Last season the Baltimore Orioles went to Major Leage Baseball's winter meetings with a slew of needs and left the annual get-together having addressed exactly none of those deficiencies. This year will be different, they promise. When the podium in the media room in Dallas is set up for a news conference the Orioles believe they will be one of the teams to get up there.

"I don't think we're going to stand pat," Orioles Executive Vice President Mike Flanagan said. "There are still things we could do."

But several team insiders wonder whether the Orioles have been priced out of the free agent market and whether they will be too reluctant to trade any of their young talent to make any significant moves. When asked if the Orioles will make a major move this offseason one team official said, "I just don't know."

A sobering phone call two weeks ago may have dictated exactly what course the Orioles will take this offseason. On Nov. 18, Flanagan took a phone call from a reporter who informed the executive that B.J. Ryan had accepted an offer from the Toronto Blue Jays for $47 million over five years.

"The first time I heard about it I didn't believe it," Flanagan said. "Second time, I didn't believe it. Third time, I didn't believe it. After that, I started to believe it."

With one contract, Flanagan's offseason was thrown off course. Other teams' offers would soon dwarf Flanagan's offer to Angels free agent pitcher Paul Byrd -- a serviceable but certainly not a spectacular hurler -- because of the Ryan contract. Other closers, now a need for Baltimore because of Ryan's defection, would soon begin to ask for bigger contracts -- something Baltimore wasn't willing to offer because it believes reliever Chris Ray, a rookie last season, would soon be ready to assume the role.

"I think [the Ryan contract] has affected everything," Flanagan said.

The Orioles have offered more money to a player this offseason than they did last year -- a five-year, $65 million contract to first baseman Paul Konerko. That Baltimore never had a legitimate chance to sign Konerko, who took less money to stay with the White Sox, doesn't diminish the Orioles' effort.

But the Orioles aren't ready to jump into the free agent market with the same vigor they showed in trying to lure Konerko. Konerko and Byrd are the only free agents that have been offered contracts by the Orioles. They have very little interest in pitcher A.J. Burnett because of concerns about his surgically repaired right elbow and the five-year, $50 million offers he's received from other teams. Agent Darek Braunecker, who represents Burnett, said the Orioles have not been aggressive about his clients and are not being seriously considered.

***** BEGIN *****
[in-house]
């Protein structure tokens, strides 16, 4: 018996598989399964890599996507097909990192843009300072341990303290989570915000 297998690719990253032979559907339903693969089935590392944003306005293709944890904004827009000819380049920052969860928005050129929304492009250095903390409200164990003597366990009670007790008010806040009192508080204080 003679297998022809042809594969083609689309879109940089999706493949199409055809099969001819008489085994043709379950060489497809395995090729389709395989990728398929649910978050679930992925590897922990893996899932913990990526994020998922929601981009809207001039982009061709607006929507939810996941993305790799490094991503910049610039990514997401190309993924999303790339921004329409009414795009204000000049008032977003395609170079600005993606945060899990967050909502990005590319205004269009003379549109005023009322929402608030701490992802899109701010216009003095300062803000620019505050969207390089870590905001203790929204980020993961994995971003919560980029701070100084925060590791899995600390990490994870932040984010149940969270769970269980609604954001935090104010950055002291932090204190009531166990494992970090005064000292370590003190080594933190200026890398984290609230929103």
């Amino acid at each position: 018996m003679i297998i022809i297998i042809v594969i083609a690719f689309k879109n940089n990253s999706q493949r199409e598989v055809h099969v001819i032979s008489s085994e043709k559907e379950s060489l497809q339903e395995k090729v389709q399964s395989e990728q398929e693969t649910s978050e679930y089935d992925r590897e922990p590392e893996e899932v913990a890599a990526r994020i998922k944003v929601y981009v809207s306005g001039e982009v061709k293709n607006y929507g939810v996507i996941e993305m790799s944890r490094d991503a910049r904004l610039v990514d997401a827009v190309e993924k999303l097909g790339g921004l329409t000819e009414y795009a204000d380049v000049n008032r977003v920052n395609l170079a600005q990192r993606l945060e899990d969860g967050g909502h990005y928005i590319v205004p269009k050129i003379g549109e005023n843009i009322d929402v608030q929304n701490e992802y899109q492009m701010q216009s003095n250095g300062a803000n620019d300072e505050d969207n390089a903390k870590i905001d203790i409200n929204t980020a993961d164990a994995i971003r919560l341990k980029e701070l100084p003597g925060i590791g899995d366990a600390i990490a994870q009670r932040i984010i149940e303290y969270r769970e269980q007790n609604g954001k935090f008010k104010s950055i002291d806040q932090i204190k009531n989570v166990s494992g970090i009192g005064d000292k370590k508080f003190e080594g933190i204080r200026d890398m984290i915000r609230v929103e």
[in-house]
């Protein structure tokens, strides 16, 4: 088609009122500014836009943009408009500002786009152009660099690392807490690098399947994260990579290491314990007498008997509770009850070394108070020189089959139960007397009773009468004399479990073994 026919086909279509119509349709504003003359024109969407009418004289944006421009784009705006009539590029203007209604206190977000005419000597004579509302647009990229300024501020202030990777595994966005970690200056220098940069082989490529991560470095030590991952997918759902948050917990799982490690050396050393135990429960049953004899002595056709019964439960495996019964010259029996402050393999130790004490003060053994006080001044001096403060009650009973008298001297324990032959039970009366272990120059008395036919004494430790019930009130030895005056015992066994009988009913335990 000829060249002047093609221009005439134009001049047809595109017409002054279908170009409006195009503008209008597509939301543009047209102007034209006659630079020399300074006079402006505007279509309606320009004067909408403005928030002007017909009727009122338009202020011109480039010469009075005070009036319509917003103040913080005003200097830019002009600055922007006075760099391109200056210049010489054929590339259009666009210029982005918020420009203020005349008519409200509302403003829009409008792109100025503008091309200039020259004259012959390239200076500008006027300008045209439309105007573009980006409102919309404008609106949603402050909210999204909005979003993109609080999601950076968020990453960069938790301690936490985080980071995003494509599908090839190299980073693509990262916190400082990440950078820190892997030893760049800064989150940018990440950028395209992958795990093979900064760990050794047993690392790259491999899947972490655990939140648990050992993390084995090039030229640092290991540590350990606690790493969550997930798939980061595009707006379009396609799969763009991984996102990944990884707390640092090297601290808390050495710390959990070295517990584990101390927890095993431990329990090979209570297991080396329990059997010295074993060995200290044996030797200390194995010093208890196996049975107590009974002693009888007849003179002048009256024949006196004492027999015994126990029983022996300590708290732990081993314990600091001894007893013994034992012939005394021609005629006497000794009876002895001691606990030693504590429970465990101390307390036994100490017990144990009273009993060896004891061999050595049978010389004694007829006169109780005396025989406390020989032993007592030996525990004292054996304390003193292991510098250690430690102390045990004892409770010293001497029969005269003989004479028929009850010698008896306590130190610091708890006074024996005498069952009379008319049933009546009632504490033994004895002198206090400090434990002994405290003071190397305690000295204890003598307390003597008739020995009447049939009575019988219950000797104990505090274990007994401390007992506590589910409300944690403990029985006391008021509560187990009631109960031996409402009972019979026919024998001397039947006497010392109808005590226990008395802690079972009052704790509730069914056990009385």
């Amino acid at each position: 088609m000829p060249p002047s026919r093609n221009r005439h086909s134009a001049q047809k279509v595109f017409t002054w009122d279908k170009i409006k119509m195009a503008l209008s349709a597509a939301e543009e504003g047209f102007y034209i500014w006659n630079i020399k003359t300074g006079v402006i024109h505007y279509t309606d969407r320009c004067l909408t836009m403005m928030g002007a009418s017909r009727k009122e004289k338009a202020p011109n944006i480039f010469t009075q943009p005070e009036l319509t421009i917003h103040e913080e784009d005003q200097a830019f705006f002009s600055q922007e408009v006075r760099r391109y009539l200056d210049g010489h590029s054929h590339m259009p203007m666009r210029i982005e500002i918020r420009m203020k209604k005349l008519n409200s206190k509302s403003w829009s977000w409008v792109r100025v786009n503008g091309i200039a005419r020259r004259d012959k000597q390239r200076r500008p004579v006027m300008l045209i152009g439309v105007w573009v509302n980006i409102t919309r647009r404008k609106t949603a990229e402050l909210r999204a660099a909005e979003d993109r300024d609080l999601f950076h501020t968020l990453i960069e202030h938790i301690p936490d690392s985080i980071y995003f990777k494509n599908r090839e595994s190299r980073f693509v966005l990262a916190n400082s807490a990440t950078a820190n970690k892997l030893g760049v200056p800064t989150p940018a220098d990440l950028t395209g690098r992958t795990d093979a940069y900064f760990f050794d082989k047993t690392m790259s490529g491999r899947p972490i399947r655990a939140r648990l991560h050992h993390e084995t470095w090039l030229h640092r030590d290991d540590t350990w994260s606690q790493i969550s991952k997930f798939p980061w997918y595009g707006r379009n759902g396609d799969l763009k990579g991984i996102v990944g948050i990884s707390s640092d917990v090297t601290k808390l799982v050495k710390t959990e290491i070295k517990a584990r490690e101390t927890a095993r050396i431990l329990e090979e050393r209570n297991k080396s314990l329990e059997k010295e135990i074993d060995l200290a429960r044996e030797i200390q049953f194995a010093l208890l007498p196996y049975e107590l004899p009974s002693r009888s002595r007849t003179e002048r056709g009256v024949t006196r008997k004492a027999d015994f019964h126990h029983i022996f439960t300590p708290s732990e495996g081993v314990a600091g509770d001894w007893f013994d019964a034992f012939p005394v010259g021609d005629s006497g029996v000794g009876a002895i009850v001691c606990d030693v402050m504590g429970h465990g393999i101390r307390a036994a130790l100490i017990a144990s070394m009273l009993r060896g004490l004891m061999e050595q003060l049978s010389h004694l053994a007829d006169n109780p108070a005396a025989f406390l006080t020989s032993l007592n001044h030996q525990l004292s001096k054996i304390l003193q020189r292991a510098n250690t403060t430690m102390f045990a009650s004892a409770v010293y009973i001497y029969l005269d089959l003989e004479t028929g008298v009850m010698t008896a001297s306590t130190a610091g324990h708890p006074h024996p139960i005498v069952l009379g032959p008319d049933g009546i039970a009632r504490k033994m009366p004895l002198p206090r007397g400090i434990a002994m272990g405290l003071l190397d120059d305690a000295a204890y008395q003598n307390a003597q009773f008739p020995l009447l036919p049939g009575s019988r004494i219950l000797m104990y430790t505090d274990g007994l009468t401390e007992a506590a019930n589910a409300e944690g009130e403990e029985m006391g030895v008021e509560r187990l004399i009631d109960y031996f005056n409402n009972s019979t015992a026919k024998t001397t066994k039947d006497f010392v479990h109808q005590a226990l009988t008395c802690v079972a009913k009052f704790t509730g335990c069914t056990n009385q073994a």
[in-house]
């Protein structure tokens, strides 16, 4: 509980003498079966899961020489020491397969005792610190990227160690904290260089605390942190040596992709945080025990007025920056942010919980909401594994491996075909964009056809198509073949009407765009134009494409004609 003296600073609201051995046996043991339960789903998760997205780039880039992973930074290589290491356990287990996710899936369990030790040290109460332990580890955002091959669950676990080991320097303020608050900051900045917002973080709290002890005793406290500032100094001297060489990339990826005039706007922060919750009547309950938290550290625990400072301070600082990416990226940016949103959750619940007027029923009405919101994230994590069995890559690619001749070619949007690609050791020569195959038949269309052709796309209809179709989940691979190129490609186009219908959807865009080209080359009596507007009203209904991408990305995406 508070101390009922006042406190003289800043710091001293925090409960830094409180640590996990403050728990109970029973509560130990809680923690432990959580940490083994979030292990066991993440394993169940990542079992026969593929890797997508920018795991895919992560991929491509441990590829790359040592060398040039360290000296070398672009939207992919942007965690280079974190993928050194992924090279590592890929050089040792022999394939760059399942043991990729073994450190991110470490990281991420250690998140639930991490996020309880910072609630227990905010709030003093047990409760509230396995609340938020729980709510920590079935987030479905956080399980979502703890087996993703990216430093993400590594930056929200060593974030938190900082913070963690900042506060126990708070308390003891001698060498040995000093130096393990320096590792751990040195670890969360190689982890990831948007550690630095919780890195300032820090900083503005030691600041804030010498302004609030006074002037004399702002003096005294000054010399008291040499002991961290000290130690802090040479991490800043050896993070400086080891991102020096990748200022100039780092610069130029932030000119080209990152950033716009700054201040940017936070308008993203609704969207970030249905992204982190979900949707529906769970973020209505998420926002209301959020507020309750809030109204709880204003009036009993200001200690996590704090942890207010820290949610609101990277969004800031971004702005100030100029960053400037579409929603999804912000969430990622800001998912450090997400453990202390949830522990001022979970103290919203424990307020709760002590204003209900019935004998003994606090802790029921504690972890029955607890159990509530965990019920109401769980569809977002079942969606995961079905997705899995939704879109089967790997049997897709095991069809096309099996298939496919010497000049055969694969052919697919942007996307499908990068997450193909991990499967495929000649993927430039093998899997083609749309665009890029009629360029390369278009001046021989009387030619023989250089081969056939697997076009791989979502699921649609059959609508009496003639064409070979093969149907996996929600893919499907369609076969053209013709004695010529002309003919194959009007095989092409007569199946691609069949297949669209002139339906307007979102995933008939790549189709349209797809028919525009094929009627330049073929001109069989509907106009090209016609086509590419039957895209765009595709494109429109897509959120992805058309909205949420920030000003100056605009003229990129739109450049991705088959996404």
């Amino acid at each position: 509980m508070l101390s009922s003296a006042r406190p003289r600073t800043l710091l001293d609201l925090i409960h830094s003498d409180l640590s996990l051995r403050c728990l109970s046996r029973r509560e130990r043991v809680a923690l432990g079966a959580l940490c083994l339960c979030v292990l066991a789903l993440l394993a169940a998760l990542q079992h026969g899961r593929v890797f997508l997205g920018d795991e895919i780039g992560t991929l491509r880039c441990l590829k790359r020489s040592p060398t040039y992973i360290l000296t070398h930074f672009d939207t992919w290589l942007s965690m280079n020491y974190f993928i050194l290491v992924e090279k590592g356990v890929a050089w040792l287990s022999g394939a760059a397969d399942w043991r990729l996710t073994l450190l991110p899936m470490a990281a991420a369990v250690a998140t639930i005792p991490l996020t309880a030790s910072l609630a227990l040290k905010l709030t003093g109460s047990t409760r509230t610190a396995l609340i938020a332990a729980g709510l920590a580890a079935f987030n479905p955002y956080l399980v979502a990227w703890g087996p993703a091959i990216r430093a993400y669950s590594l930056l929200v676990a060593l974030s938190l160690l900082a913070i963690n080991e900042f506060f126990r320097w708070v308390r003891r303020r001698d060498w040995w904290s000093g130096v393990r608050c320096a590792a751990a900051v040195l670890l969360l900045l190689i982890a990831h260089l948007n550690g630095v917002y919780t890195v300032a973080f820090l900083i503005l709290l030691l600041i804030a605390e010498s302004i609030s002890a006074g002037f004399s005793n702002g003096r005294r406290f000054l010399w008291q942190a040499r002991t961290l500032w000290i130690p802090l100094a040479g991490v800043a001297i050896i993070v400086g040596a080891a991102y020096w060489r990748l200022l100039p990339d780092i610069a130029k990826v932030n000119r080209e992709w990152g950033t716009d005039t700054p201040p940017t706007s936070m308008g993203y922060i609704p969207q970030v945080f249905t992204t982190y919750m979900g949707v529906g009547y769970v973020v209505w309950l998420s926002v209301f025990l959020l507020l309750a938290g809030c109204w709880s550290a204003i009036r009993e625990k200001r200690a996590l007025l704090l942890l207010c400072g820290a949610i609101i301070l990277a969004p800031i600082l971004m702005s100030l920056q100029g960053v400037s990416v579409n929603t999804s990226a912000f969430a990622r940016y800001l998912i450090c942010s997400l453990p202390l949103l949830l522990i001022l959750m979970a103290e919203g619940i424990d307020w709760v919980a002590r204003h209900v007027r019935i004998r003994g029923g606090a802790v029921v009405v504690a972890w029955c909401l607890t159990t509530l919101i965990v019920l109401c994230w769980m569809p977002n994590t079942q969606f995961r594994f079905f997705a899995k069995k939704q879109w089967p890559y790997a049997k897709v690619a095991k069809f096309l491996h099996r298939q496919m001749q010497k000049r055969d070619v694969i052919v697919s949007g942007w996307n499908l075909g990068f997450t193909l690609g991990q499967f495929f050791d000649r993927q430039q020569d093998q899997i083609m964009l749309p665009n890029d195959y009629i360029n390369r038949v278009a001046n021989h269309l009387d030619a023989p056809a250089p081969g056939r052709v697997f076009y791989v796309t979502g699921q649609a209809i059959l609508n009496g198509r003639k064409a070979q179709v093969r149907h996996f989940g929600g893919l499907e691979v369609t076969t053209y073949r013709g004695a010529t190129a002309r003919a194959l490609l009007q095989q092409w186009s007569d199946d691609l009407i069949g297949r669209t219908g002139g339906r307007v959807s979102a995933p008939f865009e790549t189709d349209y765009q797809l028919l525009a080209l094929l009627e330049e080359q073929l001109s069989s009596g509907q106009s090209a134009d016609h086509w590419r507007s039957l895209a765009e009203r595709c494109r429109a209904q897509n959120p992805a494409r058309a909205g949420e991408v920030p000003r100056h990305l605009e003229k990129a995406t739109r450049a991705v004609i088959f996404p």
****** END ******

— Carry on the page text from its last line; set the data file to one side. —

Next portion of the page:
Two other marquee free agents, pitcher Kevin Millwood and center fielder Johnny Damon, play positions of need for Baltimore, but they are represented by agent Scott Boras, who has not begun serious negotiations with any teams.

"It's not been time for him to grab center stage," Flanagan jokingly said of Boras. "Maybe in February."

Baltimore is still considering an offer to Cubs free agent shortstop Nomar Garciaparra to play first base, but he is not expected to sign with any team until late in the offseason. Garciaparra, who has missed significant time the past two seasons with injuries, may eventually get a lengthy contract offer the Orioles think is too risky to match.

Baltimore also has interest in catchers Bengie Molina and Ramon Hernandez, but neither is a priority.

"I think we're still in the [free agent] market, but it's running high," Flanagan said.

Baltimore most likely will try to improve through trades. One team official said the team has some interest in Florida Marlins center fielder Juan Pierre but no serious talks have taken place. The Texas Rangers' Adrian Gonzalez could fill the void at first base, but talks are just in the initial stages. Baltimore seems willing to explore all options, even trading young players such as starter Erik Bedard and reliever Jorge Julio.

The Orioles have been linked with Philadelphia outfielder Bobby Abreu, but it likely would take Bedard and another player to acquire the slugger. Baltimore may balk at such a price.

There certainly has not been a shortage of teams inquiring about some of Baltimore's young talent. Flanagan said he has already made several appointments to speak with teams during the meetings.

Perhaps the Orioles can be encouraged that in spurning their offer, Konerko praised new vice president Jim Duquette, one of several new faces in the Baltimore front office. It is a sign that perhaps this isn't the same old Orioles team that was content watching others make news.